In the next week, churches around the world will swell with people as they come to re-member themselves to the story of Jesus, of Emmanuel come to ransom us, of a Lord who transforms Empire. There will be singing of songs that we seem to know in our souls, Scripture will be read, nice clothes will be worn and families reassembled.
Take an hour out of the busy-ness that ramps up to Christmas and listen to this truly special voice and the message he reminds us of. Vanier captures some of the truly extraordinary nature of Jesus:
Jesus was coming to change the whole order of things. And at
the heart of that order was the poor, the blind, the lame, and
the sick. And so these people would come rushing, all those who
were marginal would come rushing to him, seeking strength, seeking
compassion, seeking healing. One moment Jesus describes this
vision, when he talks about a king giving a wedding feast for
the son, and he sends out invitations, and all the table is beautifully
laid, and all the people, the worthy citizens, they all refuse.
I cannot come, I haven't time, I bought land and I must go and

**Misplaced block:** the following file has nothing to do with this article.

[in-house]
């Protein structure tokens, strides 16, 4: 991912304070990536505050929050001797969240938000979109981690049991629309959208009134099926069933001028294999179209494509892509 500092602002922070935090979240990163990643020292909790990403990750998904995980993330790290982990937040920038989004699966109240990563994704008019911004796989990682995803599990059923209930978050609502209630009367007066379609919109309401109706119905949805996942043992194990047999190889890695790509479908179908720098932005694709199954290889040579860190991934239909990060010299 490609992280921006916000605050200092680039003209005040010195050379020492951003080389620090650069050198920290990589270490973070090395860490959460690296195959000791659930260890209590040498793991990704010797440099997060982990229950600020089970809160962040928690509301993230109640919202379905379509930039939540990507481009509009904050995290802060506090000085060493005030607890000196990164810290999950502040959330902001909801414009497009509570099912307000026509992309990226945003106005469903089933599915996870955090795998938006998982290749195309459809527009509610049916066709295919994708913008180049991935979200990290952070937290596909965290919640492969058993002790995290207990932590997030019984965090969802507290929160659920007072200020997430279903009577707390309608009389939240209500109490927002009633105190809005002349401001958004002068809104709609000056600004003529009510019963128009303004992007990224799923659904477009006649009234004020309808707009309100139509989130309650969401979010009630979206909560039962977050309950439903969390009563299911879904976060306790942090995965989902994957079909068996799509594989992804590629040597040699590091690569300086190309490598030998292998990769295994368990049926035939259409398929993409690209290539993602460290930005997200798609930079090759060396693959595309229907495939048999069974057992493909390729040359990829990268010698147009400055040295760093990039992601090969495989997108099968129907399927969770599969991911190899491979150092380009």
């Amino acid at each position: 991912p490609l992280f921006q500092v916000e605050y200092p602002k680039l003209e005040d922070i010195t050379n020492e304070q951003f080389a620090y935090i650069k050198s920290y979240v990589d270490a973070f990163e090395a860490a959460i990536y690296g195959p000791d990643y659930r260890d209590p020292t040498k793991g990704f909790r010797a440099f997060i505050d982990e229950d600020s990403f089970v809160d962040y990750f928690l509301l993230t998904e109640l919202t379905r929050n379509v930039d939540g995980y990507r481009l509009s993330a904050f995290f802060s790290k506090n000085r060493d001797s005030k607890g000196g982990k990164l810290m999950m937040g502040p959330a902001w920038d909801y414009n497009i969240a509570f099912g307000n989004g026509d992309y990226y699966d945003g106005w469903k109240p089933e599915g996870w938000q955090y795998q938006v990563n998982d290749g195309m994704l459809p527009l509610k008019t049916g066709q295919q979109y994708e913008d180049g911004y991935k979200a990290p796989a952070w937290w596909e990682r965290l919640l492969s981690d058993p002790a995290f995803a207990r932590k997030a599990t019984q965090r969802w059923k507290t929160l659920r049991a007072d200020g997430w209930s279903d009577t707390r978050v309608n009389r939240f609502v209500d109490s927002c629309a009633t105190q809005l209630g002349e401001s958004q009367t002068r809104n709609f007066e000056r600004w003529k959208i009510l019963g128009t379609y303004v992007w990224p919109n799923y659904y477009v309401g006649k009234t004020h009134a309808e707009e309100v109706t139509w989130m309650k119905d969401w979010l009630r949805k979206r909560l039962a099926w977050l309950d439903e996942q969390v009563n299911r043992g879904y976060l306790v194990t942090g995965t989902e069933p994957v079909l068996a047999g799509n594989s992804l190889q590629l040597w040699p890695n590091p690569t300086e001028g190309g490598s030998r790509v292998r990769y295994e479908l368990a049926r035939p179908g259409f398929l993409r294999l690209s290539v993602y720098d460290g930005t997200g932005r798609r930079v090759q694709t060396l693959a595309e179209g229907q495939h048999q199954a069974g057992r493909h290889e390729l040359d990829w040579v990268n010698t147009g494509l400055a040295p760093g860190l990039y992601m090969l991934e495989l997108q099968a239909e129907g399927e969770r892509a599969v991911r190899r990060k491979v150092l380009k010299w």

tend it, I bought a pair of oxen and I must work on them, my daughter
is getting married and I have to be there--frequently those who
are rich, who are in power, they haven't time. So the king gets
angry and he sends the servants into the highways and the byways--Bring
in the poor, the lame, the sick, the blind, and of course they
come rushing in. So we find that in the whole vision of humanity,
God is feared, God is not wanted, and on the other side, God is
I pray that I - that we - can stretch to embody what Vanier speaks of when he says:
To be a friend to the poor is demanding. The anchor us in the reality
of pain; they make it impossible for us to escape into ideas or dreams.
Their cry for solidarity obliges us to make choices, deepen our
spiritual lives and put love at the heart of our daily lives. It